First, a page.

Many of the kids already know Rabbi Shapiro, or have heard about his crusade to coax them back into the community. "My father spoke to you about me," says Lisa Cohen, a pretty 15-year-old wearing a tight black mini-dress and a silver dental retainer. "I just wanted to introduce myself."

Holding hands with her boyfriend, Lisa explains that she's been kicked out of a yeshiva near Washington, D.C., where she lived with her divorced father, and now lives with her mother while attending a Modern Orthodox girls' yeshiva in Queens.

"My mother doesn't understand me," Lisa says. "She keeps telling me I can't talk to boys, I have to straighten out. So I told her I'm at my friend's house for Shabbos, and I want to my other friend because she lives near my boyfriend."

Rabbi Shapiro seems to know dozens of Lisas, and dozens of Yossi Silvermans. A teacher a Sholsheles Bais Yakov Yeshiva in Queens and rabbi of Agudath Israel of Bayswater, he spend spends most of his free time immersed in their world.



Pained by horror stories of sex and drugs circulating in the yeshiva world, Rabbi Shapiro founded Project ReJewvenation, a Brooklyn-based outreach center for kids and resource center for parents, in 1992. In its first year, the program dealt with 70 cases. the number rose slightly the following two years, but now has more than doubled to 185.

"There's so many kids now, the parents are banging down the doors," says Rabbi Shapiro, who claims he's done everything form hanging out in pool halls to infiltrating a Nihilistic cult to connect with troubled Jewish kids. "I go to my machine and every day there are 25 more messages."

Rabbi Shapiro denies the increase is the result of simple demographics in a community that doubles every 13 years.

"It's not a per capita increase," he says. "The causes have increased with the decadence of society. Because those on the street are more visible, others are attracted. This feeds on itself and increases geometrically."

Some who are familiar with Rabbi Shapiro, who has no formal training in social work or psychology, criticize his for being too chummy with the kids, rarely asking them to call their parents or go back to school.

But he responds, "You have to deal with these kids on their level. If you walk in and order them to leave, you're gonna get nowhere with them."

A few blocks from Prime Time Billiards is Bissaleh, a kosher Israeli restaurant and popular night spot that stays open until dawn. There, too, Rabbi Shapiro holds court.

"Very few of these kids are bad kids," he says on the way to the restaurant. "They just got bad breaks. Lots of parents don't have time for their kids or they don't have any parenting skills. [But] the difference between a good kid and a bad kid is that a good kid has somebody that believes in him."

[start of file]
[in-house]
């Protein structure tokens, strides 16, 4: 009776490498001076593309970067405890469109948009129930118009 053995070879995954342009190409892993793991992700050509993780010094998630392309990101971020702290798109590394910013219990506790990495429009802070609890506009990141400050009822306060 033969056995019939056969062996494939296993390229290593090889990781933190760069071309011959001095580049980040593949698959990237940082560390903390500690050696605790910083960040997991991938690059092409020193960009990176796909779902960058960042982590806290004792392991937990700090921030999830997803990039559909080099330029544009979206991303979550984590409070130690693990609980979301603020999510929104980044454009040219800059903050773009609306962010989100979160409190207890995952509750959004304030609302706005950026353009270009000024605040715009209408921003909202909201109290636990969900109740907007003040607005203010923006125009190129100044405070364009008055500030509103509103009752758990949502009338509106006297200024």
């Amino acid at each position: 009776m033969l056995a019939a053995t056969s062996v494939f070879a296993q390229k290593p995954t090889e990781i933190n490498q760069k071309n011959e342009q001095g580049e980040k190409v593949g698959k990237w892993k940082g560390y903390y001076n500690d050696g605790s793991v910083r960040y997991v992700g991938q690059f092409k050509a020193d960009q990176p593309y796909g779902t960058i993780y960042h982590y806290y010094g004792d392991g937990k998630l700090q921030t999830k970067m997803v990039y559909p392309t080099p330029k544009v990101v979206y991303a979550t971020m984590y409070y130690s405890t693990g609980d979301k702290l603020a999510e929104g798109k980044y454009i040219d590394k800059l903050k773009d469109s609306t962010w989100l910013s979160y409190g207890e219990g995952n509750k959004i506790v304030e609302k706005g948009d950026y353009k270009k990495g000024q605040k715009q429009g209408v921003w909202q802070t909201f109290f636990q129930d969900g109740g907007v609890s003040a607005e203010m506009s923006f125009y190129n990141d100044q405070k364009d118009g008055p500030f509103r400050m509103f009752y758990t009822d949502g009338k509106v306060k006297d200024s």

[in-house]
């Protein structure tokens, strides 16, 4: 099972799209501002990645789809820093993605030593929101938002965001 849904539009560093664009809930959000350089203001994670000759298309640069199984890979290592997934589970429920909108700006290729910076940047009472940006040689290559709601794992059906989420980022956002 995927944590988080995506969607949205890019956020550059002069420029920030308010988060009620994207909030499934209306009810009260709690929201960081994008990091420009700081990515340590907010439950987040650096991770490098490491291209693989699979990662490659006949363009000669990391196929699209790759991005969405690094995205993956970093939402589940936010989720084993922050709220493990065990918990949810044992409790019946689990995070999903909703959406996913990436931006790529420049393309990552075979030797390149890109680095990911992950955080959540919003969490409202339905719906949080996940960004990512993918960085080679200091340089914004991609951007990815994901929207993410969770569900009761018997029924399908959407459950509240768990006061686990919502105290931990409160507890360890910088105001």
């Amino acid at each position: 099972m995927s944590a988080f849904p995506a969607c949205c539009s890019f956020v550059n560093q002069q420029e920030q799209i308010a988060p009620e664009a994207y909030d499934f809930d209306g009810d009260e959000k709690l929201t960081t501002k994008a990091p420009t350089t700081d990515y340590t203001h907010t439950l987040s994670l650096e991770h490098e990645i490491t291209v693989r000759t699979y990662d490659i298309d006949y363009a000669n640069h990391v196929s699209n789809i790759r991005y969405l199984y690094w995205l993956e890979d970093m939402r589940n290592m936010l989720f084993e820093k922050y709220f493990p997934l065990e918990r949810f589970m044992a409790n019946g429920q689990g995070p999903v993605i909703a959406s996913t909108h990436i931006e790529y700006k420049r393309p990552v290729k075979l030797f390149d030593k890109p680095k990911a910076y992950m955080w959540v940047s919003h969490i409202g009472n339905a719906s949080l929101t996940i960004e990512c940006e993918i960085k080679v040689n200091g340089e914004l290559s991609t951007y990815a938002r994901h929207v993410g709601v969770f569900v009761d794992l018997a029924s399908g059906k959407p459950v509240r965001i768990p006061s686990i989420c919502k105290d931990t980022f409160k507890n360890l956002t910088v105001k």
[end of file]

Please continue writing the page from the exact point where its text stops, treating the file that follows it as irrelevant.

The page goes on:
As he shmoozes with kids at the restaurant, most are eager to tell their stories. Many insist they have not completely abandoned Jewish observance, and hoped to raise their own children Orthodox. It is not the rigid lifestyle they object to but those who taught it to them, they say.



"I think the problem with yeshivas is the [teachers] don't have the proper qualifications," says Tzvi Herman, 18, who once left home to live on the Lower East Side with other Jewish runaways "who did a serious amount of drugs."

An aspiring surgeon who says his rebellious phase concluded with a short stay in the psychiatric ward of The Regent Hospital in Manhattan, Herman says "A teacher, or anyone in charge of helping mold the life of someone else, should have taken certified courses in psychology and should have more of an open mind. They shouldn't make you feel as though if you don't wear a hat and jacket you're the scum of the earth."

Calls to several principals of prominent ultra-traditional yeshivas in Brooklyn were not returned.

But Rabbi Eli Teitelbaum, a teacher at Yeshivah Torah Temimah in Flatbush for 30 years, says the yeshiva world has not been blind to what he admits is "a growing problem," and is reacting appropriately. "The moment a rebbe sees a danger sign, the principal brings it to the attention of the parent, [often telling them] you must have professional help or we won't let the kid stay in yeshiva," he says. "It is the job of the yeshiva not to let a parent sweep it away." Rabbi Teitelbaum says that with this new reality, the responsibilities of a yeshiva rebbe have changed, and there is little tolerance for the "spare the rod' philosophy.

"Most schools today do not allow a rebbe to hit," he says. "You have to know how to speak with them and deal with them on their level. There is no question that [teacher] today are much better than we had 25 years ago. They are all professionals. But sometimes they must be helped by [outside] programs, because they are not all [trained] to deal with a serious problem."